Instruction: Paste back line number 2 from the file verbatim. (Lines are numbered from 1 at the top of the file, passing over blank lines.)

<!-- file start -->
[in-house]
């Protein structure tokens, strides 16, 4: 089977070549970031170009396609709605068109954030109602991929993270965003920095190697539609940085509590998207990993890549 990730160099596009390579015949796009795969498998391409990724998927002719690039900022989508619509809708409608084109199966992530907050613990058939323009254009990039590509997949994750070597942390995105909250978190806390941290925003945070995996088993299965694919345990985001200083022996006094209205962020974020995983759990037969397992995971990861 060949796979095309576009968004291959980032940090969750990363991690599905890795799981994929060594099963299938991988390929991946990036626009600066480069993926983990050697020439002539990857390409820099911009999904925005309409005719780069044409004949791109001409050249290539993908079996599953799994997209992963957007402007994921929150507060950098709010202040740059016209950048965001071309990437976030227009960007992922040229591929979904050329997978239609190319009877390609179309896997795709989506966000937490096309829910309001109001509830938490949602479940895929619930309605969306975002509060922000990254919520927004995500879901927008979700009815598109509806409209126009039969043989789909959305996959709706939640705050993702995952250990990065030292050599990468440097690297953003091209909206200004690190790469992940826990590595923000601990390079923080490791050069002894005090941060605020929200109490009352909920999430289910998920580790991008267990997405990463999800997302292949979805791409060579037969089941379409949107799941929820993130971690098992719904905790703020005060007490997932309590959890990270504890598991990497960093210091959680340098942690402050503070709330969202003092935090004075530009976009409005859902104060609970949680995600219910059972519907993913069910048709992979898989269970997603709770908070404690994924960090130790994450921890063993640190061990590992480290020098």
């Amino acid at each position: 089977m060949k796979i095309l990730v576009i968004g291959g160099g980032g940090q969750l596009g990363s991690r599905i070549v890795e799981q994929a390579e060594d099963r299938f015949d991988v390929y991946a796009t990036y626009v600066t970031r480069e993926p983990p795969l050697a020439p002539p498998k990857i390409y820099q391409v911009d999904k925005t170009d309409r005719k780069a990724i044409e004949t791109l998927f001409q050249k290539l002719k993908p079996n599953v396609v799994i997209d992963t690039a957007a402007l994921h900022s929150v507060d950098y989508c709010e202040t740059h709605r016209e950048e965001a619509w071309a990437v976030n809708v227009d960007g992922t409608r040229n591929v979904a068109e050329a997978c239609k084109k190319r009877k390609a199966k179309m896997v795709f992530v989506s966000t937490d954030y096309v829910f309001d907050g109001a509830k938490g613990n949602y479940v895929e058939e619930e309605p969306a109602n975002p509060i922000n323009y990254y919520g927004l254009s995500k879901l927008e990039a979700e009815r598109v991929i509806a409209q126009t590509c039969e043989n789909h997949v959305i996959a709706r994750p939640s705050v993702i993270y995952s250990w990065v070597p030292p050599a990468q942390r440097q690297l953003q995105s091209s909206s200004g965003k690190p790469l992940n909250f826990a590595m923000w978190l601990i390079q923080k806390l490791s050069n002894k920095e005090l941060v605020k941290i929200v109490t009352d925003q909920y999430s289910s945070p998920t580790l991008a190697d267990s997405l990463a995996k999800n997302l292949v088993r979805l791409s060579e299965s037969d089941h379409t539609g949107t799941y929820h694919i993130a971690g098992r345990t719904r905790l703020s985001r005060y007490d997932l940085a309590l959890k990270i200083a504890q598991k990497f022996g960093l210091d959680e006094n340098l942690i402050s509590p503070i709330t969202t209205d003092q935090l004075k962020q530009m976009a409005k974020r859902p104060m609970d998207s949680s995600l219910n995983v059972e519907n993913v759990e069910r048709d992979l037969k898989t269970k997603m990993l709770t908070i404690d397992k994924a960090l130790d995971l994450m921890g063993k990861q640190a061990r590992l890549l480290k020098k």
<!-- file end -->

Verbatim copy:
């Protein structure tokens, strides 16, 4: 089977070549970031170009396609709605068109954030109602991929993270965003920095190697539609940085509590998207990993890549 990730160099596009390579015949796009795969498998391409990724998927002719690039900022989508619509809708409608084109199966992530907050613990058939323009254009990039590509997949994750070597942390995105909250978190806390941290925003945070995996088993299965694919345990985001200083022996006094209205962020974020995983759990037969397992995971990861 060949796979095309576009968004291959980032940090969750990363991690599905890795799981994929060594099963299938991988390929991946990036626009600066480069993926983990050697020439002539990857390409820099911009999904925005309409005719780069044409004949791109001409050249290539993908079996599953799994997209992963957007402007994921929150507060950098709010202040740059016209950048965001071309990437976030227009960007992922040229591929979904050329997978239609190319009877390609179309896997795709989506966000937490096309829910309001109001509830938490949602479940895929619930309605969306975002509060922000990254919520927004995500879901927008979700009815598109509806409209126009039969043989789909959305996959709706939640705050993702995952250990990065030292050599990468440097690297953003091209909206200004690190790469992940826990590595923000601990390079923080490791050069002894005090941060605020929200109490009352909920999430289910998920580790991008267990997405990463999800997302292949979805791409060579037969089941379409949107799941929820993130971690098992719904905790703020005060007490997932309590959890990270504890598991990497960093210091959680340098942690402050503070709330969202003092935090004075530009976009409005859902104060609970949680995600219910059972519907993913069910048709992979898989269970997603709770908070404690994924960090130790994450921890063993640190061990590992480290020098």